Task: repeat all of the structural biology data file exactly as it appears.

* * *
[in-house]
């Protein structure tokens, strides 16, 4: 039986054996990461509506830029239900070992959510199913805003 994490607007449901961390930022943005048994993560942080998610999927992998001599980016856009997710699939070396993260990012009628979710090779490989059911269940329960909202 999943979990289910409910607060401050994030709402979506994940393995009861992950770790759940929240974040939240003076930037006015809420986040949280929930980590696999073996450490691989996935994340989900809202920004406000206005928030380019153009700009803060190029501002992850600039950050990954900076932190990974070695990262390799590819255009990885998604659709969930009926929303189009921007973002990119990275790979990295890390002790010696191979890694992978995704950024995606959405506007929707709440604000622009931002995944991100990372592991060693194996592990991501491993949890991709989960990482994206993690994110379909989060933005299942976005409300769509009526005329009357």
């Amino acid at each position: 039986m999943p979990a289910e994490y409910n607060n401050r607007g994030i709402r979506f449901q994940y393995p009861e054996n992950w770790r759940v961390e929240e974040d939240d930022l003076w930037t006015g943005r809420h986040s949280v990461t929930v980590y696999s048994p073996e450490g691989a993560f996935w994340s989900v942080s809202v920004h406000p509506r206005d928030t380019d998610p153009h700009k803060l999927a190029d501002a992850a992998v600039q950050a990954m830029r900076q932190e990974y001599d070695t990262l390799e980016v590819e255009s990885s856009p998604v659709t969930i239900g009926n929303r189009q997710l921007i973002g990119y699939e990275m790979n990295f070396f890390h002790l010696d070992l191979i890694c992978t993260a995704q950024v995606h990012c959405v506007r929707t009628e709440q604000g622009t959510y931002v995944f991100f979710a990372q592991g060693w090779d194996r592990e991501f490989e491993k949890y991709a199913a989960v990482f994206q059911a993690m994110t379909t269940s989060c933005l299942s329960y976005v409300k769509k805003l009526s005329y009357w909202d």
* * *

[in-house]
């Protein structure tokens, strides 16, 4: 039986054996990461509506830029239900070992959510199913805003 994490607007449901961390930022943005048994993560942080998610999927992998001599980016856009997710699939070396993260990012009628979710090779490989059911269940329960909202 999943979990289910409910607060401050994030709402979506994940393995009861992950770790759940929240974040939240003076930037006015809420986040949280929930980590696999073996450490691989996935994340989900809202920004406000206005928030380019153009700009803060190029501002992850600039950050990954900076932190990974070695990262390799590819255009990885998604659709969930009926929303189009921007973002990119990275790979990295890390002790010696191979890694992978995704950024995606959405506007929707709440604000622009931002995944991100990372592991060693194996592990991501491993949890991709989960990482994206993690994110379909989060933005299942976005409300769509009526005329009357």
């Amino acid at each position: 039986m999943p979990a289910e994490y409910n607060n401050r607007g994030i709402r979506f449901q994940y393995p009861e054996n992950w770790r759940v961390e929240e974040d939240d930022l003076w930037t006015g943005r809420h986040s949280v990461t929930v980590y696999s048994p073996e450490g691989a993560f996935w994340s989900v942080s809202v920004h406000p509506r206005d928030t380019d998610p153009h700009k803060l999927a190029d501002a992850a992998v600039q950050a990954m830029r900076q932190e990974y001599d070695t990262l390799e980016v590819e255009s990885s856009p998604v659709t969930i239900g009926n929303r189009q997710l921007i973002g990119y699939e990275m790979n990295f070396f890390h002790l010696d070992l191979i890694c992978t993260a995704q950024v995606h990012c959405v506007r929707t009628e709440q604000g622009t959510y931002v995944f991100f979710a990372q592991g060693w090779d194996r592990e991501f490989e491993k949890y991709a199913a989960v990482f994206q059911a993690m994110t379909t269940s989060c933005l299942s329960y976005v409300k769509k805003l009526s005329y009357w909202d």